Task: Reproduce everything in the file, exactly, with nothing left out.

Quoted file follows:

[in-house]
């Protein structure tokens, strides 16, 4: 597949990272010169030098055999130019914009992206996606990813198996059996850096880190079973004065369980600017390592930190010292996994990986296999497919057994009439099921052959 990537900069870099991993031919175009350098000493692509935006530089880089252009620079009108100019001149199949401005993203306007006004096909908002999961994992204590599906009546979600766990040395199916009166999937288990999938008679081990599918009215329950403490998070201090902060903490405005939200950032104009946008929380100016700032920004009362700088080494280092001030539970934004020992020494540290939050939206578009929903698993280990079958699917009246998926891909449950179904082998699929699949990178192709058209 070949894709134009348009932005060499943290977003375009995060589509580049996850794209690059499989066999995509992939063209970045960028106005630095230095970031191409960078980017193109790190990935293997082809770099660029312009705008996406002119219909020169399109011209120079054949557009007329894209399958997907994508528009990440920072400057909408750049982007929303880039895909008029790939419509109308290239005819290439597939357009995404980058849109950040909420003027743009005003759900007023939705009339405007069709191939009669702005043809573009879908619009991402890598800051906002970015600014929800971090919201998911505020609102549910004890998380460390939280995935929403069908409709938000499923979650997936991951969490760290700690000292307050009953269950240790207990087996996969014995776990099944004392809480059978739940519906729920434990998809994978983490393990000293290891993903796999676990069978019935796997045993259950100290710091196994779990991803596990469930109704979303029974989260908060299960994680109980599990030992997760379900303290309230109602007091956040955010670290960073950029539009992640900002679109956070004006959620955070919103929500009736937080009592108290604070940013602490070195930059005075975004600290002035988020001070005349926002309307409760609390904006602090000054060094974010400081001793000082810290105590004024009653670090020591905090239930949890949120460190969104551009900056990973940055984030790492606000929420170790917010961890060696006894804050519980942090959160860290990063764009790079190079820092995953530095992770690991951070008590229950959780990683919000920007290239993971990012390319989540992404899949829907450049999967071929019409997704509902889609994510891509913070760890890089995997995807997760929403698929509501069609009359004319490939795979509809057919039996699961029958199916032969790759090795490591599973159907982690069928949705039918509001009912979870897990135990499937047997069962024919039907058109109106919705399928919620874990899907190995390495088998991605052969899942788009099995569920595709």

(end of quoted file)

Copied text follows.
[in-house]
């Protein structure tokens, strides 16, 4: 597949990272010169030098055999130019914009992206996606990813198996059996850096880190079973004065369980600017390592930190010292996994990986296999497919057994009439099921052959 990537900069870099991993031919175009350098000493692509935006530089880089252009620079009108100019001149199949401005993203306007006004096909908002999961994992204590599906009546979600766990040395199916009166999937288990999938008679081990599918009215329950403490998070201090902060903490405005939200950032104009946008929380100016700032920004009362700088080494280092001030539970934004020992020494540290939050939206578009929903698993280990079958699917009246998926891909449950179904082998699929699949990178192709058209 070949894709134009348009932005060499943290977003375009995060589509580049996850794209690059499989066999995509992939063209970045960028106005630095230095970031191409960078980017193109790190990935293997082809770099660029312009705008996406002119219909020169399109011209120079054949557009007329894209399958997907994508528009990440920072400057909408750049982007929303880039895909008029790939419509109308290239005819290439597939357009995404980058849109950040909420003027743009005003759900007023939705009339405007069709191939009669702005043809573009879908619009991402890598800051906002970015600014929800971090919201998911505020609102549910004890998380460390939280995935929403069908409709938000499923979650997936991951969490760290700690000292307050009953269950240790207990087996996969014995776990099944004392809480059978739940519906729920434990998809994978983490393990000293290891993903796999676990069978019935796997045993259950100290710091196994779990991803596990469930109704979303029974989260908060299960994680109980599990030992997760379900303290309230109602007091956040955010670290960073950029539009992640900002679109956070004006959620955070919103929500009736937080009592108290604070940013602490070195930059005075975004600290002035988020001070005349926002309307409760609390904006602090000054060094974010400081001793000082810290105590004024009653670090020591905090239930949890949120460190969104551009900056990973940055984030790492606000929420170790917010961890060696006894804050519980942090959160860290990063764009790079190079820092995953530095992770690991951070008590229950959780990683919000920007290239993971990012390319989540992404899949829907450049999967071929019409997704509902889609994510891509913070760890890089995997995807997760929403698929509501069609009359004319490939795979509809057919039996699961029958199916032969790759090795490591599973159907982690069928949705039918509001009912979870897990135990499937047997069962024919039907058109109106919705399928919620874990899907190995390495088998991605052969899942788009099995569920595709």